To add momentum to the economic recovery, there’s already a $1.4 trillion stimulus package ready to go in Congress. It was passed by the House of Representatives before being held up by President Trump. With Biden now in charge, and with him having cordial relations with the Senate majority leader, Mitch McConnell, there’s a decent chance this could be passed when the new Congress starts in January.
The other positive for Biden is a straightforward one – he’s not Donald Trump. He’s run very much as a senior father figure, a unifier in the Reagan mould. That means the victory is very much his, and he enters the White House with a fair amount of political credit in the bank.
Biden’s position as being above the political fray will be accentuated by the upcoming debates that will take place within both parties. While the Democratic Party will obviously need to face up to their failure to win the Senate, the Republicans too will need to look at their future.
Demographic changes evidenced by Biden’s strong showings in Georgia and Arizona suggest their electoral base is shrinking, especially when you consider they have only won one voting majority in the past eight presidential elections.
Biden and the UK economy
The popular old adage – ‘when the US sneezes, the world catches a cold’ works equally well in reverse. When the US economy is buoyant and growing, its sheer size and scope helps lift the economy of other nations.
As our biggest individual trading partner, ahead of the likes of Germany and France, we’ll certainly feel the benefit of any positive knock-on of increased US consumer demand driven by the stimulus package. This could happen relatively quickly if the package is passed by Congress – likely to be early in the new year.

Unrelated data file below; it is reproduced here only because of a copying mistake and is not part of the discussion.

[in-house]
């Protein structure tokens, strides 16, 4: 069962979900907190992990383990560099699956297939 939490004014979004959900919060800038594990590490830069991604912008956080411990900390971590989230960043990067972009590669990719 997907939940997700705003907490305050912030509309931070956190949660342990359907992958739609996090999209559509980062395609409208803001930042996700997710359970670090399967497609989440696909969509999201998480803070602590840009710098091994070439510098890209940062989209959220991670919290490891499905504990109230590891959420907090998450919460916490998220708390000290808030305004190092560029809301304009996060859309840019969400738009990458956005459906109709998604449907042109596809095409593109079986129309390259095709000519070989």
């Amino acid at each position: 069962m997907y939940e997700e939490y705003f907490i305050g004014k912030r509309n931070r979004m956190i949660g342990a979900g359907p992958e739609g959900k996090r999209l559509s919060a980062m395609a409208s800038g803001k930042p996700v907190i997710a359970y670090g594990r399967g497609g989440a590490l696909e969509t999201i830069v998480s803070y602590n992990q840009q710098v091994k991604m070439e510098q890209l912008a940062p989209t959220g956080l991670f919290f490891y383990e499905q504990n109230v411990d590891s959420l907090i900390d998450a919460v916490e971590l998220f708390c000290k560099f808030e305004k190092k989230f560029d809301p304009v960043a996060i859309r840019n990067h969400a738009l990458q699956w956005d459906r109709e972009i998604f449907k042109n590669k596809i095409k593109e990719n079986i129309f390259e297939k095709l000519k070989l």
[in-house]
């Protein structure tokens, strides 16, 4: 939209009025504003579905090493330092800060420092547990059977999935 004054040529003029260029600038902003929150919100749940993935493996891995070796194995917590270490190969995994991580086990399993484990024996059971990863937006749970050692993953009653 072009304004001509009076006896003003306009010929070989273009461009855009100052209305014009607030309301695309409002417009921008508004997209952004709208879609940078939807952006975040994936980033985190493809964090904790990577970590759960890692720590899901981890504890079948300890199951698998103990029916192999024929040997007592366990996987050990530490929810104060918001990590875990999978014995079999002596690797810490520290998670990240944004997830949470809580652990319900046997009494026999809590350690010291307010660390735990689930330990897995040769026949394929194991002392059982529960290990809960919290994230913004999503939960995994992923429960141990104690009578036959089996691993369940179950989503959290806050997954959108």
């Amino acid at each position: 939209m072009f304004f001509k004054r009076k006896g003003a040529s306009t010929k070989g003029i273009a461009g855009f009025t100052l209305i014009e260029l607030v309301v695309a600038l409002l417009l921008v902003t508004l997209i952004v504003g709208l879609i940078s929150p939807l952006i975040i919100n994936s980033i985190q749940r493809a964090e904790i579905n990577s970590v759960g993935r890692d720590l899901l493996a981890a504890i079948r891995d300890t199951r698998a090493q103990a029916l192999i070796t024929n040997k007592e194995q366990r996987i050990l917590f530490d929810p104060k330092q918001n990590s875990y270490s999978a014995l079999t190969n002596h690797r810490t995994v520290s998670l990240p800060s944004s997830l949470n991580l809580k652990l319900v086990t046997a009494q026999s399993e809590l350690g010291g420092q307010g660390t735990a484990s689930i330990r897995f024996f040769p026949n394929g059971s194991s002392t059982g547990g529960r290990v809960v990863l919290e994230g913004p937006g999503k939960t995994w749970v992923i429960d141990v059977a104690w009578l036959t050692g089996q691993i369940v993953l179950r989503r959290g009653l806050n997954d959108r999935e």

Even without the new package, the US economy is showing signs of recovery, which will provide a welcome boost for our Chancellor as he grapples with our economic problems. These problems will only be heightened if, as seems likely, we end the transitional period by leaving the EU without a trade deal.
Commentators here are split as to whether a Biden presidency makes a UK/US trade deal more or less likely than had Donald Trump won a second term.
Leaving aside the way much of the media like to see things purely in terms of personalities, the good news is that Joe Biden is a pragmatist. You don’t survive for 47 years in the political whirlpool of Washington DC without being able to work in a bipartisan fashion.
The US will want a trade deal with the UK because they’ve always seen free trade as being central to their economic wealth – and we’re the seventh largest nation in terms of GDP in the world. With both sides therefore wanting a deal, it’s very likely that one will be negotiated.
Joe Biden’s reputation as an empathetic deal maker provides grounds for cautious optimism that we could expect some kind of trade deal in the medium term.
The big elephant in the room is Covid-19, and how quickly a vaccine can be found. US pharmaceutical companies are making encouraging noises, and an effective roll out in early 2021 would give the incoming president a massive boost.
Get in touch
If you want to find out what the US election means for you, or if it’s time for your financial review, please get in touch. Email email@example.com or contact your adviser on 020 3828 8100.